Sarah Eick: America and the gold rush
Since 2001, Eick has travelled across America with her camera in search of locations that have stories to tell. Service stations, wooden shacks, abandoned buildings and empty landscapes have featured in her works time and time again. I asked Eick what attracts her to these spaces:
“I am in love with places away from the hustle and bustle of city life. I am inspired by the expanse of the landscape, the wide, loneliness, air and space, where the human being exists as a small element… And where thoughts and problems are pushed back into the correct proportion.”
For Eick, being within the open, wide landscapes that America offers provides her with the opportunity to step out of the chaos of life and reflect; something many of us are guilty of neglecting in our day-to-day lives. Many of Eick’s photographs contain few to no people, but depict manmade buildings such as service stations that hint toward a human presence that has now past. Eick describes this as an “abandoned civilization… I believe that this present reality is about to disappear, so I decided to use the camera to keep a record of it”
In contrast to the ever-growing hustle and bustle of cities such as New York, Eick brings the viewer back to “old America” with its references to “the gold rush, John Steinbeck books and Hollywood”. Eick notes that many of her photographs depict scenes that will be recognisable to the average viewer from Hollywood films and famous photographer’s works. In re-visiting these sites Eick hopes to be able to provide an alternative perspective; her use of familiar sites paired with soft pastel tones and bright lights adds a nostalgic filter to these scenes, as if they were visuals from the artists own memory.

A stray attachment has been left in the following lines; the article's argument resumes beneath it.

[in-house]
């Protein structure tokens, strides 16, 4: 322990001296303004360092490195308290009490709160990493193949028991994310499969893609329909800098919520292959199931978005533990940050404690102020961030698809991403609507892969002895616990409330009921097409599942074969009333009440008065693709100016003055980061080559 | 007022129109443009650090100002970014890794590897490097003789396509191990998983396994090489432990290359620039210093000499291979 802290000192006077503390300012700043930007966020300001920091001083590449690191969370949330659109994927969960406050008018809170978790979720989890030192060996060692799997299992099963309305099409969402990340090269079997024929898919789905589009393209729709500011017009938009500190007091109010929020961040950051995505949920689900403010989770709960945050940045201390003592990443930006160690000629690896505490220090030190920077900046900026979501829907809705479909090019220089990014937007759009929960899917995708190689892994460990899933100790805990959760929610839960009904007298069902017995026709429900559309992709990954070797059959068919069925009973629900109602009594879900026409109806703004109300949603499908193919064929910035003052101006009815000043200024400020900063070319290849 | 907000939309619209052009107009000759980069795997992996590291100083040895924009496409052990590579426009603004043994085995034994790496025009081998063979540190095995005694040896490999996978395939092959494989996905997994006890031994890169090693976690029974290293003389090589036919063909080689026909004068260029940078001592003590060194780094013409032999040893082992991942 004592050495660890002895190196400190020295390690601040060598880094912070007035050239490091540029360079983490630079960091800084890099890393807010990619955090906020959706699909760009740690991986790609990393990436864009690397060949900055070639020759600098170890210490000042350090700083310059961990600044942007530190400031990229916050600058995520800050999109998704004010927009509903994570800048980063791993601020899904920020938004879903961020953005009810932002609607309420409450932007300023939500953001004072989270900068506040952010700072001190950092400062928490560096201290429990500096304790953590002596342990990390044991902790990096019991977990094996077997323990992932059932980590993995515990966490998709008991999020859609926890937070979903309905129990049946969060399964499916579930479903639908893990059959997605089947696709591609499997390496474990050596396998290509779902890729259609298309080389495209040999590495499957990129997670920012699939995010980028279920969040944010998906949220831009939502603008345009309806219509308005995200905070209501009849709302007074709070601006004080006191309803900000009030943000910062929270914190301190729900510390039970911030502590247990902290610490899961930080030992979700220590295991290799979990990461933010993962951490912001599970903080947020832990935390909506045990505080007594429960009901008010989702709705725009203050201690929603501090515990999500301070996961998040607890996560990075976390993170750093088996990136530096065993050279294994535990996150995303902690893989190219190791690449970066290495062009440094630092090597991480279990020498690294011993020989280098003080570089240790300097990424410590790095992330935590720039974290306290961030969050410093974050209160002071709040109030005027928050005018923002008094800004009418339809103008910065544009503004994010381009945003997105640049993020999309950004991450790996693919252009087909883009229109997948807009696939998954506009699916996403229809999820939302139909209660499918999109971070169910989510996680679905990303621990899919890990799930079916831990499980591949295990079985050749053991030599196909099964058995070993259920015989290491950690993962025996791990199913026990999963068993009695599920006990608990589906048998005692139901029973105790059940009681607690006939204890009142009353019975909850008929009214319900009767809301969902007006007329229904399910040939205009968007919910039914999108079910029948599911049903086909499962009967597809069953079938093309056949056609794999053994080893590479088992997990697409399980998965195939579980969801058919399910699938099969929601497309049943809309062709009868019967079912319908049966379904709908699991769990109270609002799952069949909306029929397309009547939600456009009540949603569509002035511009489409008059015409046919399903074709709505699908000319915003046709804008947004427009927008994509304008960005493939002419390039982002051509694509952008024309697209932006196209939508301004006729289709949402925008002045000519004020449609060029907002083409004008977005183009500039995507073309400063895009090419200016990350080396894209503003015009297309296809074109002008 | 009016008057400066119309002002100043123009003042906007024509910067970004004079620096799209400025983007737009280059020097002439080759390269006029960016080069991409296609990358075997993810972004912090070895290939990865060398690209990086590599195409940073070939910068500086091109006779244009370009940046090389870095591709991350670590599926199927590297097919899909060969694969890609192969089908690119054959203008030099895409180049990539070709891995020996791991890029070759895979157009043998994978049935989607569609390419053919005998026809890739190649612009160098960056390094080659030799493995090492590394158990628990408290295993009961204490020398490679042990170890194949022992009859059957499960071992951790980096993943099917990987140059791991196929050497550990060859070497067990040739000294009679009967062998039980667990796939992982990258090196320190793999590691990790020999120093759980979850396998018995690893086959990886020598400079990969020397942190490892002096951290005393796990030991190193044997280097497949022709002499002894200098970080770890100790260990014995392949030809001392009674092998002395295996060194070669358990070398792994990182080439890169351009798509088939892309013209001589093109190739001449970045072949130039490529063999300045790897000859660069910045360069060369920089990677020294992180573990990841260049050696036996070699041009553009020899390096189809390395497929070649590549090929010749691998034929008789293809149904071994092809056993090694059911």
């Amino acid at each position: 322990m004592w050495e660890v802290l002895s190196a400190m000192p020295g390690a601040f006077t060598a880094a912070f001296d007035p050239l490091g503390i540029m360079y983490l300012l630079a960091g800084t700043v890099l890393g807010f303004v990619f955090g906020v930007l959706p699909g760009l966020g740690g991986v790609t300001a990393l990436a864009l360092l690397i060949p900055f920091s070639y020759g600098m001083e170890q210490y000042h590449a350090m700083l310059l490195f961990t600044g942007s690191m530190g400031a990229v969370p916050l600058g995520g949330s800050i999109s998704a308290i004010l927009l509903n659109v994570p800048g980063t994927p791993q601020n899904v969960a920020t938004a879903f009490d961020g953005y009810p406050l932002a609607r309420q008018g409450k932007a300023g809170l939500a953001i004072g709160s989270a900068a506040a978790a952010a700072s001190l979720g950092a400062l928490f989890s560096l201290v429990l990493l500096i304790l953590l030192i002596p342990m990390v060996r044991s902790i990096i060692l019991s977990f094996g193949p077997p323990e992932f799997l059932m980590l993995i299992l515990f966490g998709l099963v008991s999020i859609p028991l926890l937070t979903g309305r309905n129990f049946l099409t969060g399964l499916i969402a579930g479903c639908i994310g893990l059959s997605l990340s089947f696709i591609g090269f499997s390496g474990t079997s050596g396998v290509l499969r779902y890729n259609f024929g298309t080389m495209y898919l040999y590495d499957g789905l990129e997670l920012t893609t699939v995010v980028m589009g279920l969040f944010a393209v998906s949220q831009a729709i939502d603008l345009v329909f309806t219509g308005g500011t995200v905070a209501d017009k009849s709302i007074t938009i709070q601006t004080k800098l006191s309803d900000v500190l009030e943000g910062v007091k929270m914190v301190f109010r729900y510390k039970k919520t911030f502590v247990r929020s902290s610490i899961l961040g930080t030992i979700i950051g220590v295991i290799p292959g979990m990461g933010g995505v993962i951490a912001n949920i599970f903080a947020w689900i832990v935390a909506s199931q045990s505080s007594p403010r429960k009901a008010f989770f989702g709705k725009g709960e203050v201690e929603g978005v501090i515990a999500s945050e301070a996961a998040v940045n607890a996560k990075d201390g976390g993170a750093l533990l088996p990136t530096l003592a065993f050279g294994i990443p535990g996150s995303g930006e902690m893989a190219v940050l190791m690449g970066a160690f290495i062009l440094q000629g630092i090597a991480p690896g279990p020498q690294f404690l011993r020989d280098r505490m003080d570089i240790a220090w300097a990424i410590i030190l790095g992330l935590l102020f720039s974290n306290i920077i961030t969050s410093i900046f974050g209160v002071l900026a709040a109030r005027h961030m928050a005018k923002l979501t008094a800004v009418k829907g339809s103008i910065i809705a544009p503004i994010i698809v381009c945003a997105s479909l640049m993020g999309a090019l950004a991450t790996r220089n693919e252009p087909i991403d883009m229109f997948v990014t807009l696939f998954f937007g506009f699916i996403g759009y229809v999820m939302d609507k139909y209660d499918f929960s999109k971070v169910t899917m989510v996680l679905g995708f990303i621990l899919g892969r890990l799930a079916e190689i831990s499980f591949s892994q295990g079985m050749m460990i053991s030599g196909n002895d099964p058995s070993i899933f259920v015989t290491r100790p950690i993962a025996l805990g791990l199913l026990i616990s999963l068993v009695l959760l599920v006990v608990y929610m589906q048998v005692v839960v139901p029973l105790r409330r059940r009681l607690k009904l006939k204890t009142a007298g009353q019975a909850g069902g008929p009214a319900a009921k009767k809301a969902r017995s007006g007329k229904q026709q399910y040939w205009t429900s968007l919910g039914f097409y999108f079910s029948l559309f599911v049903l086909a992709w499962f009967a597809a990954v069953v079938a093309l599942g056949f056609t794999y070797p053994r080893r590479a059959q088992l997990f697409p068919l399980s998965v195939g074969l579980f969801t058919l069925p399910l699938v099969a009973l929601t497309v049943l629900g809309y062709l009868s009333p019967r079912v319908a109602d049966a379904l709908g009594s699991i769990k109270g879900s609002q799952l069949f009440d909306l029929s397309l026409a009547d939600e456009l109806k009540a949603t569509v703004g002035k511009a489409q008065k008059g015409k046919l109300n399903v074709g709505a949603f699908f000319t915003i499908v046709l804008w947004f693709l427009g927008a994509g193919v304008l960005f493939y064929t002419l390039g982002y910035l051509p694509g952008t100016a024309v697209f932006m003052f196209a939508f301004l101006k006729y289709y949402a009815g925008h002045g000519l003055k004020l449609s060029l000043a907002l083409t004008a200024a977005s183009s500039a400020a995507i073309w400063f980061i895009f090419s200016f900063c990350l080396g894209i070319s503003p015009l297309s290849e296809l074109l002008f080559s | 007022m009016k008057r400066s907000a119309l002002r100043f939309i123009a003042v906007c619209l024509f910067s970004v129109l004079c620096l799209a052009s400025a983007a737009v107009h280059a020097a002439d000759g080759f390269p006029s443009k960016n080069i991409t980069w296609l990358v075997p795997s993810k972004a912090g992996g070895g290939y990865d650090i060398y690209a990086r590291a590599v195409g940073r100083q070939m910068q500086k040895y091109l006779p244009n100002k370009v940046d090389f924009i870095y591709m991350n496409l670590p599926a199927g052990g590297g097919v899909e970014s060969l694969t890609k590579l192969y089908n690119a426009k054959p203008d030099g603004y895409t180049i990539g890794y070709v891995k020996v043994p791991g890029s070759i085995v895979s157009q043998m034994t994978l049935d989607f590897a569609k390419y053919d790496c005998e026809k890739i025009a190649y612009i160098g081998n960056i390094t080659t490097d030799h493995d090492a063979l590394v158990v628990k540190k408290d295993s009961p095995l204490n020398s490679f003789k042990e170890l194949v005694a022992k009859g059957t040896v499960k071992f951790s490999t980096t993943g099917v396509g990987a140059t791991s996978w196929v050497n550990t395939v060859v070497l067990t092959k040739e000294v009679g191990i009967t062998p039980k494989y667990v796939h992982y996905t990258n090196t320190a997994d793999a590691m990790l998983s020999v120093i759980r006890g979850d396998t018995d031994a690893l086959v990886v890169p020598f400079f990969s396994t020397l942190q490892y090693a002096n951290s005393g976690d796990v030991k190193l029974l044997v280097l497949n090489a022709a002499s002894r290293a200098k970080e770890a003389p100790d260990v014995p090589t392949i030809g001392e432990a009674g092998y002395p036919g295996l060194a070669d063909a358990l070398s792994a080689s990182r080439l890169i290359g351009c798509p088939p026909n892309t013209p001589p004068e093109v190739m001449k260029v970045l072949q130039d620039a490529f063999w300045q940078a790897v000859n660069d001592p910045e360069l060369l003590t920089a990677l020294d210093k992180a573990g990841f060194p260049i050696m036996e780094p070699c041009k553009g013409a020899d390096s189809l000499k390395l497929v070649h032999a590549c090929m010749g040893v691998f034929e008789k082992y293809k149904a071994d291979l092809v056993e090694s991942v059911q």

When looking at Eick’s latest photographs I found myself beginning to wonder what lay within the landscapes beyond the photographic frame, what surrounded each service station? I allowed my mind to create stories around Eick’s images; as my mind wondered into countless possibilities, I caught my thoughts and realised that ten minutes had already passed. The more time I spent looking at Eick’s photographs, the more familiar they seemed; Eick’s “old America” no longer felt 4,000 miles away from my desk in England.
Words by Emma Bourne
Artist Sarah Eick